NOAA and Partners Blow Up Bloede Dam, Benefitting Maryland Communities and Fisheries

September 14, 2018

Watch historical dam removal project’s big boom, letting water flow through for the first time in a century, improving community safety and fish migration.

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Explosives detonate to breach the Bloede Dam on the Patapsco River.

Following the recent Bloede Dam removal kick off, NOAA and project partners took the most important and exciting step needed to begin opening up the Patapsco River, breaching the giant structure with explosives to allow the river to pass. Over the coming weeks, construction will continue on the remaining portion of the dam, removing it piece by piece with heavy equipment.
The Bloede Dam prior to its removal. Credit: American Rivers..jpg

Bloede Dam, the first barrier to fish passage on the Patapsco River, prior to its removal. Credit: American Rivers.

Watch the Bloede Dam explosion video.

This week caps 10 years of work among many partners, and millions of dollars of contributions toward removal this obsolete and dangerous structure. For a century, it’s been blocking the natural flow of the Patapsco River, critical to a healthier Chesapeake Bay ecosystem.

Like most NOAA habitat restoration projects, breaking down this barrier has many positive benefits, including fish passage and river habitat for important fish species, eliminating a public safety hazard, and improving recreational opportunities in surrounding state park.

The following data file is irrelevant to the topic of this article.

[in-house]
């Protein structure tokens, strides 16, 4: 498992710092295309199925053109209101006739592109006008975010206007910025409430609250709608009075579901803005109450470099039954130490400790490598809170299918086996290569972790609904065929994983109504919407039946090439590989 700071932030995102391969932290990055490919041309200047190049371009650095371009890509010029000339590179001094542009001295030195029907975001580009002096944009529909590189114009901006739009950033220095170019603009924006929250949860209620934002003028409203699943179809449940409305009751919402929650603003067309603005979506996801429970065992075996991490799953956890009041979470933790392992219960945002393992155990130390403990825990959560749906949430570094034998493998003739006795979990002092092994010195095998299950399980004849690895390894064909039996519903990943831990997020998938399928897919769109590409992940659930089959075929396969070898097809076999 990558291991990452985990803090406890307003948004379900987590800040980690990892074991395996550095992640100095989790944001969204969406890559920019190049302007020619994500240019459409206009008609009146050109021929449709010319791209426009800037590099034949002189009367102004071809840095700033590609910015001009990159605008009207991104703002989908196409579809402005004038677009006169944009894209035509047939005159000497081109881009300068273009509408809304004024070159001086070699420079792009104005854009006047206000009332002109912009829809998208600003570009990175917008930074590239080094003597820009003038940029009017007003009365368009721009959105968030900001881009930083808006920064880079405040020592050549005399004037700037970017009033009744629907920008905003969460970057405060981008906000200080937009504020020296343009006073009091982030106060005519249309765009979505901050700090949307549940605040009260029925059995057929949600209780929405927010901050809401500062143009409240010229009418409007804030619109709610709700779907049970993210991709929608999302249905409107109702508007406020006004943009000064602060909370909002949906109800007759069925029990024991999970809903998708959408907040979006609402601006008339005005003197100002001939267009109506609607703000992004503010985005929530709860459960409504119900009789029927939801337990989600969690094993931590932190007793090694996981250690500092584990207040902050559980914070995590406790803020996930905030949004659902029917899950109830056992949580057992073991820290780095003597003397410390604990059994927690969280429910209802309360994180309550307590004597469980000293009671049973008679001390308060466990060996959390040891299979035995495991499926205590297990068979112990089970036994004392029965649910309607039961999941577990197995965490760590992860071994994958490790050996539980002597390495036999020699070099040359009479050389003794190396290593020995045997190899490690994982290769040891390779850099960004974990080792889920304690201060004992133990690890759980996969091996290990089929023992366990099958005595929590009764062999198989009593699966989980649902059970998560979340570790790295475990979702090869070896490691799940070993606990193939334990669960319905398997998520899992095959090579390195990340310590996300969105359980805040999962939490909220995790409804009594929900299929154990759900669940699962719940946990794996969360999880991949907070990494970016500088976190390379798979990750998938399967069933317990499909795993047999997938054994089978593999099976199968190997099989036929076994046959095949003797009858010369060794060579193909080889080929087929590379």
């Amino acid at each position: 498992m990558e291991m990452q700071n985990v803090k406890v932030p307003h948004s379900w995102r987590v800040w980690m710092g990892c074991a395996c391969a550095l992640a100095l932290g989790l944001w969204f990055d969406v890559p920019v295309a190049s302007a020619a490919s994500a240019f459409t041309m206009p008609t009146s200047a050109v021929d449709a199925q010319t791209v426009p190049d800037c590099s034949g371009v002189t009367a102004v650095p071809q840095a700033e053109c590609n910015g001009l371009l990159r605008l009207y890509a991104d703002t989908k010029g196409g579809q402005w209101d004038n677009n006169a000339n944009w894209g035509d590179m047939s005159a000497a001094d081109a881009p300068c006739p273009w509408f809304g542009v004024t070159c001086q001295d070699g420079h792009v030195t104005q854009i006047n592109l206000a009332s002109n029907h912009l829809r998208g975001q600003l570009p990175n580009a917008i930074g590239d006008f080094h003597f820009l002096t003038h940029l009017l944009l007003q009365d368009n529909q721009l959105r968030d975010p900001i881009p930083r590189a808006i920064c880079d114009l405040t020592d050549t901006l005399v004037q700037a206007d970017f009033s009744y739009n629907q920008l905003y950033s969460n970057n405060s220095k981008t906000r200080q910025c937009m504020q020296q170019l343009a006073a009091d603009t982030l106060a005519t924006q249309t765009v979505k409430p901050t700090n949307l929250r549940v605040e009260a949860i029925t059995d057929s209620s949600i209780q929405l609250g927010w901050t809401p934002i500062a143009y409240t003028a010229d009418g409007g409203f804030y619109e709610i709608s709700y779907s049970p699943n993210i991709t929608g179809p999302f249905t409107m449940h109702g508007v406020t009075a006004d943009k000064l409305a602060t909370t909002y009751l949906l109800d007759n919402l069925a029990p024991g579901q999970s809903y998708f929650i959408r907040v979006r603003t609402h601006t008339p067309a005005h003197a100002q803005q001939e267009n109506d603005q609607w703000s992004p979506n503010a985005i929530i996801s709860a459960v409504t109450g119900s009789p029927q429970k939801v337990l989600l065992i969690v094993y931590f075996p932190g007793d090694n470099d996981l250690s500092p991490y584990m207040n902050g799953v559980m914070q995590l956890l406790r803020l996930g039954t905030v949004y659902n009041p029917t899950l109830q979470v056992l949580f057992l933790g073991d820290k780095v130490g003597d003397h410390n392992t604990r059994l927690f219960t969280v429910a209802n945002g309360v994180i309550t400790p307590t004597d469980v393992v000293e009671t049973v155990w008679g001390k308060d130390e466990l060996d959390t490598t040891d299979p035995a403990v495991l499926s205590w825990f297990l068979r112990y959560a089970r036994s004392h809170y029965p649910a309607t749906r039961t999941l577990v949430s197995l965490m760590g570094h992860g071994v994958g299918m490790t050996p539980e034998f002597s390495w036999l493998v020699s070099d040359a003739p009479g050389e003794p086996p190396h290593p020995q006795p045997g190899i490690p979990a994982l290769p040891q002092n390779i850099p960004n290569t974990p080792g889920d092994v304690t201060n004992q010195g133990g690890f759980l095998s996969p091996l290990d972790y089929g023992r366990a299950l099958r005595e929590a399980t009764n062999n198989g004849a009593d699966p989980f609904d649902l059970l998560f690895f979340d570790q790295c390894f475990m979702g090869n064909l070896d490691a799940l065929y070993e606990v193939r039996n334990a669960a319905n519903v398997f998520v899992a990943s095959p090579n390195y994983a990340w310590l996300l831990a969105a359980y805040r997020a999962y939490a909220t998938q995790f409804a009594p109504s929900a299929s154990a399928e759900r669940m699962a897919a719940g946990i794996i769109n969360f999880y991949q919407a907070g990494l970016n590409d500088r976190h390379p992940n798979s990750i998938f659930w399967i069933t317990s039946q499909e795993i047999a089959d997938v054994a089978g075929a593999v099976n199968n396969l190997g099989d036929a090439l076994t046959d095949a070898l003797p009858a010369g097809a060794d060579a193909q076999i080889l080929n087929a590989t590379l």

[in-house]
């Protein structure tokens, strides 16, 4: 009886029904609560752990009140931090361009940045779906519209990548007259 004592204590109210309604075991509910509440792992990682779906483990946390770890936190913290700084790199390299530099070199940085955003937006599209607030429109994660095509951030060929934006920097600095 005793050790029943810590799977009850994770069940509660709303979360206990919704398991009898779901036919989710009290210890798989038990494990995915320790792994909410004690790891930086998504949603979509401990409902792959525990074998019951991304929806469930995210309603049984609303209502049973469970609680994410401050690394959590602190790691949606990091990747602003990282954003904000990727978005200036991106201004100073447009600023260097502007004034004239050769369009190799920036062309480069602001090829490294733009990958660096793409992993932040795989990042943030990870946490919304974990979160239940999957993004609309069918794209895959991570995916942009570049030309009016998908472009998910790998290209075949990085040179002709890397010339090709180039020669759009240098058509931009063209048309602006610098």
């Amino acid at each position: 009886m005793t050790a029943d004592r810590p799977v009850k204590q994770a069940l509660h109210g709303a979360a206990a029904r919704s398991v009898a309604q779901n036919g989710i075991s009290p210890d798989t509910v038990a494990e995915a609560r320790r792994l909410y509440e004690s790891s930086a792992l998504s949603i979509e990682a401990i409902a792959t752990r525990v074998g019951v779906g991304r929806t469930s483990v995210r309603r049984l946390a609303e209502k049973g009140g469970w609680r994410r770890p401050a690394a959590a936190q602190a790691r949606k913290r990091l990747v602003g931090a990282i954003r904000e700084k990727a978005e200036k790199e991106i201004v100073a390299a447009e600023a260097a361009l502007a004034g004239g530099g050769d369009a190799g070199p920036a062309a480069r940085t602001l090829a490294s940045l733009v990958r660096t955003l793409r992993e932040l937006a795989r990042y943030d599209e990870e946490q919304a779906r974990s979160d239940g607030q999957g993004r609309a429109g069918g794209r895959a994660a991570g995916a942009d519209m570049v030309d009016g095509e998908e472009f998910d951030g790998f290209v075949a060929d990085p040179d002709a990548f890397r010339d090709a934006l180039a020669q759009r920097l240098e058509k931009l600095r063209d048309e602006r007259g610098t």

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NOAA and partner teams view the recently breached Bloede Dam. Credit: Maryland Department of Natural Resources, Elevate Media, Inc.

Because Bloede Dam was the first barrier on the river, blocking migratory fish swimming to and from Chesapeake Bay, its removal is the linchpin of an effort to restore more than 65 miles of spawning habitat for blueback herring, alewife, American shad, hickory shad, and more than 183 miles for American eel in the watershed.

The 26-foot high by 220-foot long dam has also been a serious public safety hazard for decades. Injuries and deaths have repeatedly occurred, with at least nine dam-related deaths since the 1980s, the most recent of which occurred in June 2015.

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Excavators hammer away at the Bloede Dam shortly after its breach. Credit: Maryland Department of Natural Resources.

Additionally, the river provides Baltimore-area residents and visitors with recreational fishing opportunities, canoe and kayak rapids, and trail access. This project will open up access to more of the area for these activities.

NOAA and partners will continue monitoring the site for a number of years to better understand how the Patapsco river responds physically and biologically to the dam removal activities. We’ve been monitoring the river since the 2010 removal of Simkins Dam further upstream. Monitoring will help us understand how removing the barriers affect fish, and how changes in flow conditions, and sediment released from the dams, affect habitat and human uses.

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A fisherman hooks on to a fish near the Bloede Dam site before its removal. Credit American Rivers.

The Patapsco River mainstem flows about 40 miles from Mariottsville, Maryland to Baltimore Harbor and Chesapeake Bay, through a watershed of 670 square miles.This is the third dam to be removed on the Patapsco with NOAA’s technical and financial support, and the NOAA Restoration Center’s 135th dam removal project overall.